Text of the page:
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Feds say wages, manufacturing demand and hiring are on the rise in Ohio

By Teresa Dixon Murray • Oct 29, 2018 at 7:00 PM

Businesses in Ohio and bordering regions are seeing a shortage of qualified workers and that's part of the reason companies are increasing wages modestly, according to the Federal Reserve Bank of Cleveland.

In its latest formal economic report released Wednesday, the Cleveland Fed said businesses "widely reported" shortages of workers and, as a result, offered raises that were slightly above inflation.

The Cleveland Fed's territory covers all of Ohio, western Pennsylvania, eastern Kentucky and a sliver of West Virginia. The Cleveland Fed is one of 12 districts that reports on economic conditions eight times a year in its Beige Book reports.

"Overall wage trends were comparable to those of recent survey periods," the Fed said. "In every industry, contacts noted that increased competition was requiring their firms to boost wages to retain workers. Yet a number of contacts speculated the raises were not likely sufficient to stem worker turnover."

Companies in many sectors report a lack of qualified workers, such as those with trade certifications, commercial driver's licenses or skills needed in factories. And for years, companies have said they're desperate for applicants who can pass drug tests.

In its previous economic report, the Cleveland Fed said many companies have bolstered training to compensate for worker shortages, while also increasing wages, bonuses and incentives to reduce turnover.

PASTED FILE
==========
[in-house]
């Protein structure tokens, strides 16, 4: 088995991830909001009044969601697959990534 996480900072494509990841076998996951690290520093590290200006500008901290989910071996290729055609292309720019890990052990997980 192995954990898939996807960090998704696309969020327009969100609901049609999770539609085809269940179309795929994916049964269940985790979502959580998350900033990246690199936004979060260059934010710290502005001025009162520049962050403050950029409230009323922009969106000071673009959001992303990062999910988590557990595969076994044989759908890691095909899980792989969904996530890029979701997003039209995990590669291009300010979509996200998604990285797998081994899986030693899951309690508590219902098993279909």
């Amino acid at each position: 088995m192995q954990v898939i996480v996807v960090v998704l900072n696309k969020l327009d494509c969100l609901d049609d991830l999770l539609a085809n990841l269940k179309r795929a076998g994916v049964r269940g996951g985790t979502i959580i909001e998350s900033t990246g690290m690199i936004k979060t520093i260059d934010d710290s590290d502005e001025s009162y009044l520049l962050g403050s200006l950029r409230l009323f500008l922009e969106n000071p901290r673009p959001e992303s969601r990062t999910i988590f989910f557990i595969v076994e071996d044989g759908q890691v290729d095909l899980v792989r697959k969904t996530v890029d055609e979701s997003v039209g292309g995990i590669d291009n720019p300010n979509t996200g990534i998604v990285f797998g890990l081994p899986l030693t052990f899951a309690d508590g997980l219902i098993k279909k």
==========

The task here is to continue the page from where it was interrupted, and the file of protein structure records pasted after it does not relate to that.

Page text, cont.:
Despite that, hiring was moderate, as it's been in recent months.

Manufacturing increased to "keep up with strong demand," the report said. In another sector, however, retail demand was flat after nearly a year of growth.

Prices continued to rise, though not as widely as in the last report. The Fed cited increases for LED lighting, concrete, steel, lumber and copper. At least some of this stems from increases in import tariffs, the report said.

The economic activity in Cleveland was in line with what was seen in much of the nation.

Most of the 12 Fed districts saw modest-to-moderate growth. Manufacturers said they had moderate growth in output. Many districts said companies had problems finding qualified workers and were unsure about the trade environment.

In other highlights of the Cleveland Fed report:

Car dealers say sales of new vehicles have dropped slightly because interest rates and prices have increased. "As a result, buyers have shifted somewhat toward used vehicles," the report said.

Manufacturing demand was strong, particularly for automotive, agriculture and construction equipment. Meanwhile, steel and heavy equipment manufacturers said demand had dropped slightly.

Homebuilders said demand dropped modestly. Those in the industry said the housing inventory is stable and demand from first-time homebuyers remains healthy.

Banks reported reduced demand for loans from businesses and some increase in commercial real estate and mergers and acquisitions. Separate from the Fed report, KeyCorp Chairman and CEO Beth Mooney said in an interview last week that interest rates are affecting commercial and mortgage lending. But she said that, overall, "Confidence is very high."

Business consultants and IT firms said they're seeing "stronger demand" because clients are seeing increased revenue, tax savings and increased budgets.


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